I would have gone further and branded the aluminum bottles themselves with the “Tap at Pratt” logo.
For me – this is such a great idea. I had a previous post about water refilling stations at Chicago airports. There are a lot more schools than airports so the impact of this initiative of Pratt could be significant, especially if other schools follow suit.
I am always queasy about drinking directly from public water fountains. With an aluminum bottle, I can do a quick refill and be on my way.
Aluminum Association Logo
In its 2010 life cycle analysis (LCA), the Aluminum Association made the bold claim that aluminum is “the world’s most sustainable beverage container.”
You can view the study results yourself here: www.aluminum.org/lca. The study pointed out the following “green” improvements of the aluminum industry:
- Reduction in overall carbon footprint of the aluminum can by 44 percent
- 30 percent less energy usage
- Reduction in package weight of 15%
- 68 percent total recycled content, the highest of any beverage package material
The study made no comparisons to other packaging materials. But as I noted in my previous post on weight
, the reduction in greenhouse gases due to the lighter weight of aluminum and consequent reduction in transport costs is by itself a very significant comparative advantage vs. most other materials.
I suspect that the combination of environmental-friendly demands made by major corporate buyers like Wal-mart and the superior decorating possibilities of aluminum (read my post on glow in the dark Heineken bottles
) will make the aluminum bottle the first choice for packaging.
It’s nice when scientific studies confirm your gut instincts.
I recently compared the weights of one-gallon bottles in glass, plastic, tin and aluminum and surmised that aluminum provides advantages in physical distribution of consumer products like beer simply because of its lighter weight.
A study in Germany confirms my instincts. The Wuppertal Institute conducted a study and concluded that since the average aluminum beer can weighs less than an ounce, while a glass bottle is close to 6 ounces, the latter results in higher greenhouse-gas emissions, since heavier items need more fuel to transport. In fact, they estimate that the trucking of glass bottles generates 20 percent more greenhouse gases than aluminum cans.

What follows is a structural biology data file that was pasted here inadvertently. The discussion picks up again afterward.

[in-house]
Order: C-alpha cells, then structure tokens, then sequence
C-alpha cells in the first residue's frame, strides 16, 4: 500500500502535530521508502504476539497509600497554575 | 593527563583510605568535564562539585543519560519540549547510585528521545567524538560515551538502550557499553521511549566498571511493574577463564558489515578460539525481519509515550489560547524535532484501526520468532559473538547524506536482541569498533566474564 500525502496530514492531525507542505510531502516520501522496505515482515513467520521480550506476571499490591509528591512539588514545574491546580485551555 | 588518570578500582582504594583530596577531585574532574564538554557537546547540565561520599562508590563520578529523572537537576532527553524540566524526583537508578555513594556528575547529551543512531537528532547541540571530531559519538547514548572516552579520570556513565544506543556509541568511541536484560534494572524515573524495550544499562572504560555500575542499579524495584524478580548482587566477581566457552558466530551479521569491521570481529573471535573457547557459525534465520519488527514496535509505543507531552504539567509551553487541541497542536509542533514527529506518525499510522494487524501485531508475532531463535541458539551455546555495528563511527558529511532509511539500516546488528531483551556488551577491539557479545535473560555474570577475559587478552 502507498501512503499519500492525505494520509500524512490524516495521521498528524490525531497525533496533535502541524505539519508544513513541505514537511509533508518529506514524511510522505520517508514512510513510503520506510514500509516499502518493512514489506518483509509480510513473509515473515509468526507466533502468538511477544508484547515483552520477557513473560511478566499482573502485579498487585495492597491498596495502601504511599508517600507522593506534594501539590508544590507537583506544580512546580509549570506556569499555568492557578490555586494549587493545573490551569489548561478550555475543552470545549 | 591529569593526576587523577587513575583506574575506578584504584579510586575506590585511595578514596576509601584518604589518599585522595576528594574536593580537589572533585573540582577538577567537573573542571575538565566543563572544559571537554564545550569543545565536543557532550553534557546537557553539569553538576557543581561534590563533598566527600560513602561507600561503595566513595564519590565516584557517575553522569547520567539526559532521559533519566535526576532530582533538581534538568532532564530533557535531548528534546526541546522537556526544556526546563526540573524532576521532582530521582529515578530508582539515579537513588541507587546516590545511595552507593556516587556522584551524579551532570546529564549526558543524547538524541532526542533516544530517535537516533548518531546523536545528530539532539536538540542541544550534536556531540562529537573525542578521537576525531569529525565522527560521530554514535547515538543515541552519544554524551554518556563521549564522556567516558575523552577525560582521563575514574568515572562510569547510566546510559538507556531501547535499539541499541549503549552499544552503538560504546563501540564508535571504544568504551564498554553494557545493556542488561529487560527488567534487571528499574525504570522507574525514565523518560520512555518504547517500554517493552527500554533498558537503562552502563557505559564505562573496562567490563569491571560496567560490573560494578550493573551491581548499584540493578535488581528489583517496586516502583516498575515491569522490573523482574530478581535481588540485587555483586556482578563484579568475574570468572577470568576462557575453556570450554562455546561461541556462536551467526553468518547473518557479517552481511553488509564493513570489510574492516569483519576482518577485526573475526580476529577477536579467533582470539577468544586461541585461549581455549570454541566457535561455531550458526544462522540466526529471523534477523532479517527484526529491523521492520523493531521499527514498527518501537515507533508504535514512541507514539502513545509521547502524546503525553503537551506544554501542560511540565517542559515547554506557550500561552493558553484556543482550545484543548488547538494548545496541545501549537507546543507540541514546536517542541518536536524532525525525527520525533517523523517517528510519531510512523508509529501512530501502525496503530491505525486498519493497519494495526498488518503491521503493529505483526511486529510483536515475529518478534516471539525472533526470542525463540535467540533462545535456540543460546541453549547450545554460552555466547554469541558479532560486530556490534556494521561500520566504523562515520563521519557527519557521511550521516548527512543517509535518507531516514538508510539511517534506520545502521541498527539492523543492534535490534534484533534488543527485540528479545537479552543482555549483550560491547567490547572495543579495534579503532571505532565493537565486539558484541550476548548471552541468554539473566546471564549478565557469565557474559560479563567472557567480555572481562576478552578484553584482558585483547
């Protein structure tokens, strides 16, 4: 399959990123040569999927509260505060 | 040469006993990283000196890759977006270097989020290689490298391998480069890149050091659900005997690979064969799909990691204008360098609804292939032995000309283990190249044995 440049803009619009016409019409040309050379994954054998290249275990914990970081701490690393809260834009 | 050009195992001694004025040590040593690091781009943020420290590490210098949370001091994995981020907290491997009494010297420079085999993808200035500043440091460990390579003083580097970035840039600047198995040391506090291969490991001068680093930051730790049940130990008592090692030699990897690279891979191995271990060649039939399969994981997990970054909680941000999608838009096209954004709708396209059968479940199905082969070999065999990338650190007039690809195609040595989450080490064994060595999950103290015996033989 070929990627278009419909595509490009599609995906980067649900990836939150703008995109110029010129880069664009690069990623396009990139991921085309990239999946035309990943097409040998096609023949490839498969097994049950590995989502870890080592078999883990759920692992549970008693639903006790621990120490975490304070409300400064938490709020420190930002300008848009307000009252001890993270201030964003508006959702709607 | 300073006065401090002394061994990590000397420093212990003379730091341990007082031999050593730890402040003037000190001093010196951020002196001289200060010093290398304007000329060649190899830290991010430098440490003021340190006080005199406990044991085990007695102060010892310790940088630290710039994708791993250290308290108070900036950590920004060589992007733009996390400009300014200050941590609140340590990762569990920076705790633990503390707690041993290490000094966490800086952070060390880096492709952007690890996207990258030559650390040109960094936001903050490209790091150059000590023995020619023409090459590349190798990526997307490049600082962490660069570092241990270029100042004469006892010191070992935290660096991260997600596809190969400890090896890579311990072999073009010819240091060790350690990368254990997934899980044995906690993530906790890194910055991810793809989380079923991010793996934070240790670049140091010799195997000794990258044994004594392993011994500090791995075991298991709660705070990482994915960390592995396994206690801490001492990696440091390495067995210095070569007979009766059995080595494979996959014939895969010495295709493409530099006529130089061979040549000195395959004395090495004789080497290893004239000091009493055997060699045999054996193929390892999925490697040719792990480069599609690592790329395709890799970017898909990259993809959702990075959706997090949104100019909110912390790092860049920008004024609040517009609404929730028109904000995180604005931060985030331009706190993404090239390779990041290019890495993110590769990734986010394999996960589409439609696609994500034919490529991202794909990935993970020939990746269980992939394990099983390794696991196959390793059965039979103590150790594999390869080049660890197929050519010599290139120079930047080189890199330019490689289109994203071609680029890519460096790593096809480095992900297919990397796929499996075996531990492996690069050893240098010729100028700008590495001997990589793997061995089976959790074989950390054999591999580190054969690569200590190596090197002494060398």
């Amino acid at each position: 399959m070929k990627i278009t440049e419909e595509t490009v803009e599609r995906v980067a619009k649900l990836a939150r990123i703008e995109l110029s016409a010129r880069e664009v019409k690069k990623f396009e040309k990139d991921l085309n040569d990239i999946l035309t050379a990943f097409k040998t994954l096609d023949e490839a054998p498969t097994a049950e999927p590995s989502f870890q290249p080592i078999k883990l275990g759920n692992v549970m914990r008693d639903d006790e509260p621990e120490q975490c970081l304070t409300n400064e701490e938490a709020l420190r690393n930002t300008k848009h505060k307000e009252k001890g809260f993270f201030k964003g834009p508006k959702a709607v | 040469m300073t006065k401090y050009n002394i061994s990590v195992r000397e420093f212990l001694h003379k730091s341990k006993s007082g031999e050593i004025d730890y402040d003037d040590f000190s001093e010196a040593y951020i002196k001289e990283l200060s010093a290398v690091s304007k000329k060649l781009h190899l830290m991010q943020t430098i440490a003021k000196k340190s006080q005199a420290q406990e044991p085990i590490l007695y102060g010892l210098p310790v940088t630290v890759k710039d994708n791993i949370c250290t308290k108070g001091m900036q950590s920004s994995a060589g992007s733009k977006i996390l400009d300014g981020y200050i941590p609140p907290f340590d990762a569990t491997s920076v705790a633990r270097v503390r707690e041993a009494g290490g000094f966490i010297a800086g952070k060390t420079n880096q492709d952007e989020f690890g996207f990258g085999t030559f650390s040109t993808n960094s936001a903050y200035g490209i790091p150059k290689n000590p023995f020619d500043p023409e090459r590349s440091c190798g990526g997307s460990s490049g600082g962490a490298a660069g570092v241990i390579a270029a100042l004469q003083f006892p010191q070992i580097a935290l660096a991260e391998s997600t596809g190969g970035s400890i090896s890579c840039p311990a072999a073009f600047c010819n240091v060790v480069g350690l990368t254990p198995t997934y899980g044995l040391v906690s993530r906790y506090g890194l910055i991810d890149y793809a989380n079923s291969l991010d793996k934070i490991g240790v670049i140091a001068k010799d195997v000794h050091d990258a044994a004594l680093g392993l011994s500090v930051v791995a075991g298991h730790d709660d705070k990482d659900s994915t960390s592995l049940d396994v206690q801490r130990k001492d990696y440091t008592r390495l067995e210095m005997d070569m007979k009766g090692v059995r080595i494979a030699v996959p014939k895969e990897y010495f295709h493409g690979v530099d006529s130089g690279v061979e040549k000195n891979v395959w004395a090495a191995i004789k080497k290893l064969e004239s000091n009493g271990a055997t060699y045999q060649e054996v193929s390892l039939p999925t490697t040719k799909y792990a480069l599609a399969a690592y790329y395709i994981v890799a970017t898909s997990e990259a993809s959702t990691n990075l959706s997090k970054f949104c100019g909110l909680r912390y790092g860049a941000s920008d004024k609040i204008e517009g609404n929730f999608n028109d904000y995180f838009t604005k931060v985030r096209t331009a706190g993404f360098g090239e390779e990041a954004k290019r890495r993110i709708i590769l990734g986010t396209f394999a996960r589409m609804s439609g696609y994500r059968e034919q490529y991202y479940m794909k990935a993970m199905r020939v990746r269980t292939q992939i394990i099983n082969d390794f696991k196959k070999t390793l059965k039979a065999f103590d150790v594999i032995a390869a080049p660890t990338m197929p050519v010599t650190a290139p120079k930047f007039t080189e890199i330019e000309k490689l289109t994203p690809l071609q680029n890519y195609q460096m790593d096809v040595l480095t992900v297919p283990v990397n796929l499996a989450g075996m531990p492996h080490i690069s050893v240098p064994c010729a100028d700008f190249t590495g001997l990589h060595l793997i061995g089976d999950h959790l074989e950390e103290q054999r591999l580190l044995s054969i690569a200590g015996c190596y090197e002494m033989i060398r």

The analysis applies to both aluminum bottles and cans with the former having the added advantage of being resealable. Let’s hope we’ll see more beer trucks carrying aluminum bottles in the near future.
This is a follow-on to my previous post on the weight advantages of aluminum.
In that post, I compared the weights of one-gallon bottles made of aluminum, plastic, glass, and tin. Aluminum emerged as one of the lightest bottles, second only to plastic, which has well-known environmental negatives.
The weight advantages of aluminum across the value chain are clearly being recognized by some of the most innovative beer brewers around the world. The 16-Mile Brewing Company packages its beer line in aluminum bottles. According to the company, “During the initial transport to the restaurant or retailer, distributors report that with the lighter aluminum bottles they can place more cases on a pallet. This means that less shipments are needed and less trucks are on the road, thus reducing fuel consumption and emissions.”
From a consumer perspective, the light weight aluminum bottles also means greater convenience and less personal energy consumption. After all, the average glass beer bottle weighs about 6-7 oz compared to 1 oz for an aluminum bottle. You can lug a lot more beers in aluminum bottles than in glass.
I posted a while back about some college organizations at the University of Utah pushing for the elimination of plastic bottles in their campuses. It seems high school students are now joining the effort.
Students in Fair Lawn High School in New Jersey are now using new aluminum water bottles. Their goal is to make their school plastic-bottle free. As you can see in the photo, the bottles are customized with the school’s acronym and with different colors for various graduating classes.
The aluminum bottle is clearly becoming ingrained in the popular culture and the fact that high school students are adopting them is another unmistakable indication of this trend.
Now if Justin Bieber started suporting an aluminum bottle, one can only imagine the huge impact on other high schools.